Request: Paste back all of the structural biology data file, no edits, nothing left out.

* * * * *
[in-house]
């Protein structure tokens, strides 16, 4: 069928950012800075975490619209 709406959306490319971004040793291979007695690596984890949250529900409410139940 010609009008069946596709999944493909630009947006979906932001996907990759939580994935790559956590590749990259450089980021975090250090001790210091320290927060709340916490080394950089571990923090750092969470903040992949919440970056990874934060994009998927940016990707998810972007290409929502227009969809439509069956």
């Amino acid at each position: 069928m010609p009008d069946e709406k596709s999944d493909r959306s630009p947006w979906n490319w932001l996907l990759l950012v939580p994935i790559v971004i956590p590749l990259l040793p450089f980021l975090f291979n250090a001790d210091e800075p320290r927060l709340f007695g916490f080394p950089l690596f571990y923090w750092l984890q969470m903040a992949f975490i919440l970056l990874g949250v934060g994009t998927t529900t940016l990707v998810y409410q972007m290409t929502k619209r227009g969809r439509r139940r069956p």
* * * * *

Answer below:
[in-house]
């Protein structure tokens, strides 16, 4: 069928950012800075975490619209 709406959306490319971004040793291979007695690596984890949250529900409410139940 010609009008069946596709999944493909630009947006979906932001996907990759939580994935790559956590590749990259450089980021975090250090001790210091320290927060709340916490080394950089571990923090750092969470903040992949919440970056990874934060994009998927940016990707998810972007290409929502227009969809439509069956």
């Amino acid at each position: 069928m010609p009008d069946e709406k596709s999944d493909r959306s630009p947006w979906n490319w932001l996907l990759l950012v939580p994935i790559v971004i956590p590749l990259l040793p450089f980021l975090f291979n250090a001790d210091e800075p320290r927060l709340f007695g916490f080394p950089l690596f571990y923090w750092l984890q969470m903040a992949f975490i919440l970056l990874g949250v934060g994009t998927t529900t940016l990707v998810y409410q972007m290409t929502k619209r227009g969809r439509r139940r069956p």